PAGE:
Five years ago, Congress passed the ADA Amendments Act, and amended the definition of disability to reinstate the ADA’s broad scope of coverage, which had been unduly narrowed by the Supreme Court and lower courts for nearly twenty years. Three years ago, the EEOC revised its regulations to clarify that broad scope of coverage. Since then, courts have gone to work interpreting this new scope of coverage. The preliminary results are good, but they could be better.
While the ADAAA made a host of important changes to the ADA’s definition of disability, employee-side lawyers need to do a better job taking advantage of these changes. This Article serves as a roadmap for pleading disability under the ADA, as amended. It explains the law’s core provisions by highlighting important information from the ADAAA’s statutory text, EEOC final regulations & guidance, and case precedent. It also summarizes findings from an empirical review of how disability has been plead under the ADA in complaints filed in the 2nd, 5th, and 9th Circuits. Finally, this Article offers tips to plaintiffs and their attorneys on how to properly plead "disability" based on the observed challenges and missed opportunities observed in the ADA complaints that were reviewed in this study.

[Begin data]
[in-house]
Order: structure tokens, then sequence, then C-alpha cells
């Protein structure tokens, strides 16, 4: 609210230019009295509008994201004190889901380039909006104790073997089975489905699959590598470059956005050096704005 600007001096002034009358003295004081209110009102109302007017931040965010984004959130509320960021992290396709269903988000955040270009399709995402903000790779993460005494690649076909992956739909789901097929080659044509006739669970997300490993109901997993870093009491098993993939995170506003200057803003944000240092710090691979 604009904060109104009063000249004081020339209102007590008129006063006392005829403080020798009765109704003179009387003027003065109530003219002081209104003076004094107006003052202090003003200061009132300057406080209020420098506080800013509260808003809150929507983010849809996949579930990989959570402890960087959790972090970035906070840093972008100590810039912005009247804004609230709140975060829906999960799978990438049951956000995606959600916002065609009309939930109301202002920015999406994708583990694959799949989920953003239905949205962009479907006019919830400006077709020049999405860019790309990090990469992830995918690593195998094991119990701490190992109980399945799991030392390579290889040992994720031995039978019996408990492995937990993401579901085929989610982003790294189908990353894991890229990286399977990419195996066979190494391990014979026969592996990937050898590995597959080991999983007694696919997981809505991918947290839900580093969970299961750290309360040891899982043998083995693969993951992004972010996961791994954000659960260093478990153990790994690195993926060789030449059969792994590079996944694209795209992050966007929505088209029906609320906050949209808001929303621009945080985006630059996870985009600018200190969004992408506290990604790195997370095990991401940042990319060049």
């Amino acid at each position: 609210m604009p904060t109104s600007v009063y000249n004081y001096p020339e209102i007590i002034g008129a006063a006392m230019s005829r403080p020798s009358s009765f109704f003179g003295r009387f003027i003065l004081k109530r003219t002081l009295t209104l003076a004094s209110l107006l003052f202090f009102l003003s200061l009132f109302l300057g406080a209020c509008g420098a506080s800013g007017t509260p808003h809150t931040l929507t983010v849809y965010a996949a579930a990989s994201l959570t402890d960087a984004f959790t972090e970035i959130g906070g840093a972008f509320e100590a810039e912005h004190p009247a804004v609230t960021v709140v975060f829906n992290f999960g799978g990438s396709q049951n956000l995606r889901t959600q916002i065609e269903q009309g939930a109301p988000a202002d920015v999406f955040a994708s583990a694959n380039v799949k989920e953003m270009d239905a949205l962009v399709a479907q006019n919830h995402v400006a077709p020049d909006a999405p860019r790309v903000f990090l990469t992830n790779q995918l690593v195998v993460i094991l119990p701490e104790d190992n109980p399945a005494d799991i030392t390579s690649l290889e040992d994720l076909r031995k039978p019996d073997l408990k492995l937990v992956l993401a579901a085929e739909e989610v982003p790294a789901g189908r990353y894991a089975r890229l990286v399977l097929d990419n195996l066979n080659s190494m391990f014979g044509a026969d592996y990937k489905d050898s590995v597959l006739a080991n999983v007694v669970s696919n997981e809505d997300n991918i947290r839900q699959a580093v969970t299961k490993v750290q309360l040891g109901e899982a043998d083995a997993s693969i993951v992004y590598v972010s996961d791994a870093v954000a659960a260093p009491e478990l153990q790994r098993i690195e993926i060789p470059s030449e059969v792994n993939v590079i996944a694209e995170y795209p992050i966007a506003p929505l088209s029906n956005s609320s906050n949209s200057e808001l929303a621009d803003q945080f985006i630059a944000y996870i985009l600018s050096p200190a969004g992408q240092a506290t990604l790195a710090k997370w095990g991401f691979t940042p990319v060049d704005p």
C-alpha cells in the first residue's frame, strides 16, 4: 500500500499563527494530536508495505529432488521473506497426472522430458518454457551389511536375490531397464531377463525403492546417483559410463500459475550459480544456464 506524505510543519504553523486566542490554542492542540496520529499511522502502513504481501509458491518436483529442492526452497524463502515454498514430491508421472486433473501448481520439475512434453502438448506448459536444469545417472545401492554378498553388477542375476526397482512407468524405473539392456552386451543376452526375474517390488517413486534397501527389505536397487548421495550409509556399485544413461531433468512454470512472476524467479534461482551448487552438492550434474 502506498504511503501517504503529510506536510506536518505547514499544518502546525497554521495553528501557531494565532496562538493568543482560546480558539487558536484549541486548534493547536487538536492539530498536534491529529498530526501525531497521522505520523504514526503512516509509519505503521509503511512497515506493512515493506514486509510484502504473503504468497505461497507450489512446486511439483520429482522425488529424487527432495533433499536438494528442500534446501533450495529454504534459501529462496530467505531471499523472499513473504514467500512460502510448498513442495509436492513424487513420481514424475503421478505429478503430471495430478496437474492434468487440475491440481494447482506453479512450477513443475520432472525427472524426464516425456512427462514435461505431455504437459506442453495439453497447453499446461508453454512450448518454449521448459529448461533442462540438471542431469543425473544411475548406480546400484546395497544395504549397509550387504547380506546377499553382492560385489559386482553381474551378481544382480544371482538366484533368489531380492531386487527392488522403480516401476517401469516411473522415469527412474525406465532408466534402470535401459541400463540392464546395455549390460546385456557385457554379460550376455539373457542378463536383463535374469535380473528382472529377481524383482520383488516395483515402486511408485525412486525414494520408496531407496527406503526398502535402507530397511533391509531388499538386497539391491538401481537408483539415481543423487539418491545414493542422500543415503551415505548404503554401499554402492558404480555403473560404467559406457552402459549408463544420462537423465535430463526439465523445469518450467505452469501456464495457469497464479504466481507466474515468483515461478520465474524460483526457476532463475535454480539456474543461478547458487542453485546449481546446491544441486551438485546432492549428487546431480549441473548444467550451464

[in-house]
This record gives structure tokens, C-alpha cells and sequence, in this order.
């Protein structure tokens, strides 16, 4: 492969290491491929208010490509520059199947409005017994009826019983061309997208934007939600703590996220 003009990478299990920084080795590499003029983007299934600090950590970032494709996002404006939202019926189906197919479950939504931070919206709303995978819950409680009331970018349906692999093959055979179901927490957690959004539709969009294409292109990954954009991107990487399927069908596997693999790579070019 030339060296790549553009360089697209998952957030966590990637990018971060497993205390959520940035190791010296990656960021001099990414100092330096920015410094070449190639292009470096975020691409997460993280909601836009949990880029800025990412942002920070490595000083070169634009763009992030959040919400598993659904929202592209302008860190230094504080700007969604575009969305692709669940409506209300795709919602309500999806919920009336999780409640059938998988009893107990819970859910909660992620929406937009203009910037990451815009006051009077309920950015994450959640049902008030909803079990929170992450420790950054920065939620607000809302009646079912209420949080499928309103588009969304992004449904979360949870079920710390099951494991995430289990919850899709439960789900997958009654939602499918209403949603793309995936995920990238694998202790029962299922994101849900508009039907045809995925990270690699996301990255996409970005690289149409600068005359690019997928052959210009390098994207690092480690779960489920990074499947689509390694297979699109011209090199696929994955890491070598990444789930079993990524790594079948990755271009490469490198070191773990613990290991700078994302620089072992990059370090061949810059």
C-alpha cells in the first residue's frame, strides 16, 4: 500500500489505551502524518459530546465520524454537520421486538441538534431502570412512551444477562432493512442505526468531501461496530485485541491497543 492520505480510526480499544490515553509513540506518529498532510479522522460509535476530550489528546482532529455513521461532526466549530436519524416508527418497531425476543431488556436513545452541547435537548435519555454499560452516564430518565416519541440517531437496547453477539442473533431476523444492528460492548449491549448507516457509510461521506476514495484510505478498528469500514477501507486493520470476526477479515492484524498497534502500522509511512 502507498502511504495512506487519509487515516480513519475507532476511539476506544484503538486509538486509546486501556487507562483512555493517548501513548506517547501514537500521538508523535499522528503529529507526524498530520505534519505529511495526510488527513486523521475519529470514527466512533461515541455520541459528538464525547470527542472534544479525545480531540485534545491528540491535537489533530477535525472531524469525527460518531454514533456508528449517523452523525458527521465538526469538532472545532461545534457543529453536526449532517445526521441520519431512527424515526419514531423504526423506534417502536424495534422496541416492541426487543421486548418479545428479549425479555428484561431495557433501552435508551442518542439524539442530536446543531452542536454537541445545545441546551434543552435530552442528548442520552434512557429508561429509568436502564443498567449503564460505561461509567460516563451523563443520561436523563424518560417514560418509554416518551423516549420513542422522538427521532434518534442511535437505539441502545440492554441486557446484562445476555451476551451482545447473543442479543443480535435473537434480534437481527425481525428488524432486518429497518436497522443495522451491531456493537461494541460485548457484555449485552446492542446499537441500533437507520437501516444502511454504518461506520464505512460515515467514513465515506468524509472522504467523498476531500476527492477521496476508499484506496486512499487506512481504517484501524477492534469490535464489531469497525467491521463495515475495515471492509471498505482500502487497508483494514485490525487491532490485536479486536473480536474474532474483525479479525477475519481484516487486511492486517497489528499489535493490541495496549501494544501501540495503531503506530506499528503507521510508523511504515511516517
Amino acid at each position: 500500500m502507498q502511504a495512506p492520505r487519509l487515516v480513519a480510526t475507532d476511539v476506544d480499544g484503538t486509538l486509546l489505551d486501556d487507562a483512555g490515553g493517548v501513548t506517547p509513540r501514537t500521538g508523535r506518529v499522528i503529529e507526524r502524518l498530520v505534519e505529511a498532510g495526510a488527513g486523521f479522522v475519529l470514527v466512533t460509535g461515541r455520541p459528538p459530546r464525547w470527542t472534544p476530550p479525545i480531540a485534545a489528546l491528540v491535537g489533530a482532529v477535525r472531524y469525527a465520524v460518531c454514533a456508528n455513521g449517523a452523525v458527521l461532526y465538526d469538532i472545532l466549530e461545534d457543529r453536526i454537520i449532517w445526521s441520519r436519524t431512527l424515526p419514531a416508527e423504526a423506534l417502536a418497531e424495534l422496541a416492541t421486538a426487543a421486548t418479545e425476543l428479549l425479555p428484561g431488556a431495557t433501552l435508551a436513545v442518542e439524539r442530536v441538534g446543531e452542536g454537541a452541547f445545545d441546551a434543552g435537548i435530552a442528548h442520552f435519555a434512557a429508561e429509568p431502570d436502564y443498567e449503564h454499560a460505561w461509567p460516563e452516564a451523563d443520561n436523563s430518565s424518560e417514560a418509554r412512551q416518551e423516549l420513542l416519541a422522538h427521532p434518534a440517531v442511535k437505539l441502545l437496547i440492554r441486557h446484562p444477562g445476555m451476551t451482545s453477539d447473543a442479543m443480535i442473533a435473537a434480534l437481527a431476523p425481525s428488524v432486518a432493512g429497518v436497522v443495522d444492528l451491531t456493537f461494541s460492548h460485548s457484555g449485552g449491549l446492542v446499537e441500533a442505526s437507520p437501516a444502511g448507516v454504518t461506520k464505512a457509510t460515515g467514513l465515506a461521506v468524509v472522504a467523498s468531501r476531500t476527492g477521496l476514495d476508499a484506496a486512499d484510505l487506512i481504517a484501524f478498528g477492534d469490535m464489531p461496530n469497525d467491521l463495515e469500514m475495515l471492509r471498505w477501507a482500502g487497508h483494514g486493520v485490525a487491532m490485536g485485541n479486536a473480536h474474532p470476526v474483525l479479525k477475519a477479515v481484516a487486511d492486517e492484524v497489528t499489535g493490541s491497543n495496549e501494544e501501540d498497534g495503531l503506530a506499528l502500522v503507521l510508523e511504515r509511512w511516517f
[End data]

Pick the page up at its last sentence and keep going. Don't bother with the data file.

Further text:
Barry, Kevin; East, Brian; and Karin, Marcy
"Pleading Disability After the ADAAA,"
Hofstra Labor & Employment Law Journal: Vol. 31
, Article 1.
Available at: https://scholarlycommons.law.hofstra.edu/hlelj/vol31/iss1/1